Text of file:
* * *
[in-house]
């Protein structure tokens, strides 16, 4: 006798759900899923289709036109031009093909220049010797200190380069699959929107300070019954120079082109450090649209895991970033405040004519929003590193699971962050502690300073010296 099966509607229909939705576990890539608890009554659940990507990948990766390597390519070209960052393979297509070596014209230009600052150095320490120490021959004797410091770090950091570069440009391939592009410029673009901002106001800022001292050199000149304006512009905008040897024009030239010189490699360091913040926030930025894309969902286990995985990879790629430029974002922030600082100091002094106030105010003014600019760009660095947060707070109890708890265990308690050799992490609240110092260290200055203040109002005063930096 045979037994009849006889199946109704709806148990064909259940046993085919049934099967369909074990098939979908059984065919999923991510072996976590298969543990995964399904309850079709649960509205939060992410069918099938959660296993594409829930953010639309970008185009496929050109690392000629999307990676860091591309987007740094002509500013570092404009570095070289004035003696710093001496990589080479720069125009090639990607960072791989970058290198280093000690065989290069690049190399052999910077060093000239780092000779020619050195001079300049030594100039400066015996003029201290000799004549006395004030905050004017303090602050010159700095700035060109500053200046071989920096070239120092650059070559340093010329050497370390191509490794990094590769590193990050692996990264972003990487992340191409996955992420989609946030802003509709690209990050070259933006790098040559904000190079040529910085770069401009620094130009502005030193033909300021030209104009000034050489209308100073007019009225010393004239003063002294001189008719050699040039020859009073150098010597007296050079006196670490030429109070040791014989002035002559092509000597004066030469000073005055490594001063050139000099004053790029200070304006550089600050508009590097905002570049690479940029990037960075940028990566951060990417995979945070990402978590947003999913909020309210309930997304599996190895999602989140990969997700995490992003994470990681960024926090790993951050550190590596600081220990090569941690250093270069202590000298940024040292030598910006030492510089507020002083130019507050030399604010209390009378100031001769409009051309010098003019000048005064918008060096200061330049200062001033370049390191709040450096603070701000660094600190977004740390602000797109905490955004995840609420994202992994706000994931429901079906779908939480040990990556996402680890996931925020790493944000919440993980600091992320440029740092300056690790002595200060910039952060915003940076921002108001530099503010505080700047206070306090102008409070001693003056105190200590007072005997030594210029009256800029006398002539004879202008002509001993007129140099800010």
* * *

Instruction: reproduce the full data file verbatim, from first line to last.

[in-house]
């Protein structure tokens, strides 16, 4: 006798759900899923289709036109031009093909220049010797200190380069699959929107300070019954120079082109450090649209895991970033405040004519929003590193699971962050502690300073010296 099966509607229909939705576990890539608890009554659940990507990948990766390597390519070209960052393979297509070596014209230009600052150095320490120490021959004797410091770090950091570069440009391939592009410029673009901002106001800022001292050199000149304006512009905008040897024009030239010189490699360091913040926030930025894309969902286990995985990879790629430029974002922030600082100091002094106030105010003014600019760009660095947060707070109890708890265990308690050799992490609240110092260290200055203040109002005063930096 045979037994009849006889199946109704709806148990064909259940046993085919049934099967369909074990098939979908059984065919999923991510072996976590298969543990995964399904309850079709649960509205939060992410069918099938959660296993594409829930953010639309970008185009496929050109690392000629999307990676860091591309987007740094002509500013570092404009570095070289004035003696710093001496990589080479720069125009090639990607960072791989970058290198280093000690065989290069690049190399052999910077060093000239780092000779020619050195001079300049030594100039400066015996003029201290000799004549006395004030905050004017303090602050010159700095700035060109500053200046071989920096070239120092650059070559340093010329050497370390191509490794990094590769590193990050692996990264972003990487992340191409996955992420989609946030802003509709690209990050070259933006790098040559904000190079040529910085770069401009620094130009502005030193033909300021030209104009000034050489209308100073007019009225010393004239003063002294001189008719050699040039020859009073150098010597007296050079006196670490030429109070040791014989002035002559092509000597004066030469000073005055490594001063050139000099004053790029200070304006550089600050508009590097905002570049690479940029990037960075940028990566951060990417995979945070990402978590947003999913909020309210309930997304599996190895999602989140990969997700995490992003994470990681960024926090790993951050550190590596600081220990090569941690250093270069202590000298940024040292030598910006030492510089507020002083130019507050030399604010209390009378100031001769409009051309010098003019000048005064918008060096200061330049200062001033370049390191709040450096603070701000660094600190977004740390602000797109905490955004995840609420994202992994706000994931429901079906779908939480040990990556996402680890996931925020790493944000919440993980600091992320440029740092300056690790002595200060910039952060915003940076921002108001530099503010505080700047206070306090102008409070001693003056105190200590007072005997030594210029009256800029006398002539004879202008002509001993007129140099800010």